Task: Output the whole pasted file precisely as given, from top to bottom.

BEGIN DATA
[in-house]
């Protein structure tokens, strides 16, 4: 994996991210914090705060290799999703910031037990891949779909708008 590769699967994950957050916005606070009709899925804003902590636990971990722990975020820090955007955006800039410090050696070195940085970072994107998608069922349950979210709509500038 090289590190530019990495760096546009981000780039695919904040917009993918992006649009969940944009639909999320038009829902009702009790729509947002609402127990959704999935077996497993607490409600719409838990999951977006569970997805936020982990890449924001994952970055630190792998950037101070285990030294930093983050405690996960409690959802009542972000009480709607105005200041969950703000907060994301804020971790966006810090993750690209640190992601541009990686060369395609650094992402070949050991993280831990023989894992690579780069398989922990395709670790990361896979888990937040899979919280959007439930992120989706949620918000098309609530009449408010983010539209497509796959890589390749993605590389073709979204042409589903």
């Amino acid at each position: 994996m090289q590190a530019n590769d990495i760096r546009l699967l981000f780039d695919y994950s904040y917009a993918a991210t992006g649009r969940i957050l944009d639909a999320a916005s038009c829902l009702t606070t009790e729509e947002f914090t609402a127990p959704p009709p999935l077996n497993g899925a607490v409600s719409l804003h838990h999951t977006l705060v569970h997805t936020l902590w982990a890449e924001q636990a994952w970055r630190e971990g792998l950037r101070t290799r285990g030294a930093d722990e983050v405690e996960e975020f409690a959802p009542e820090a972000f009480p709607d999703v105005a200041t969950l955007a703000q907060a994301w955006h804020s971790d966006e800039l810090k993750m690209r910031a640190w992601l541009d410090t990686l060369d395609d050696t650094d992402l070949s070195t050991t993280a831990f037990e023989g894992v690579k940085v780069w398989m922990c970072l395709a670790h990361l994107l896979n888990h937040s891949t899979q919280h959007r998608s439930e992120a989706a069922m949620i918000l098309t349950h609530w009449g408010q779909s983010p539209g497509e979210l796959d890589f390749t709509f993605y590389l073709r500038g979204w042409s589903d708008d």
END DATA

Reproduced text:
[in-house]
């Protein structure tokens, strides 16, 4: 994996991210914090705060290799999703910031037990891949779909708008 590769699967994950957050916005606070009709899925804003902590636990971990722990975020820090955007955006800039410090050696070195940085970072994107998608069922349950979210709509500038 090289590190530019990495760096546009981000780039695919904040917009993918992006649009969940944009639909999320038009829902009702009790729509947002609402127990959704999935077996497993607490409600719409838990999951977006569970997805936020982990890449924001994952970055630190792998950037101070285990030294930093983050405690996960409690959802009542972000009480709607105005200041969950703000907060994301804020971790966006810090993750690209640190992601541009990686060369395609650094992402070949050991993280831990023989894992690579780069398989922990395709670790990361896979888990937040899979919280959007439930992120989706949620918000098309609530009449408010983010539209497509796959890589390749993605590389073709979204042409589903």
């Amino acid at each position: 994996m090289q590190a530019n590769d990495i760096r546009l699967l981000f780039d695919y994950s904040y917009a993918a991210t992006g649009r969940i957050l944009d639909a999320a916005s038009c829902l009702t606070t009790e729509e947002f914090t609402a127990p959704p009709p999935l077996n497993g899925a607490v409600s719409l804003h838990h999951t977006l705060v569970h997805t936020l902590w982990a890449e924001q636990a994952w970055r630190e971990g792998l950037r101070t290799r285990g030294a930093d722990e983050v405690e996960e975020f409690a959802p009542e820090a972000f009480p709607d999703v105005a200041t969950l955007a703000q907060a994301w955006h804020s971790d966006e800039l810090k993750m690209r910031a640190w992601l541009d410090t990686l060369d395609d050696t650094d992402l070949s070195t050991t993280a831990f037990e023989g894992v690579k940085v780069w398989m922990c970072l395709a670790h990361l994107l896979n888990h937040s891949t899979q919280h959007r998608s439930e992120a989706a069922m949620i918000l098309t349950h609530w009449g408010q779909s983010p539209g497509e979210l796959d890589f390749t709509f993605y590389l073709r500038g979204w042409s589903d708008d």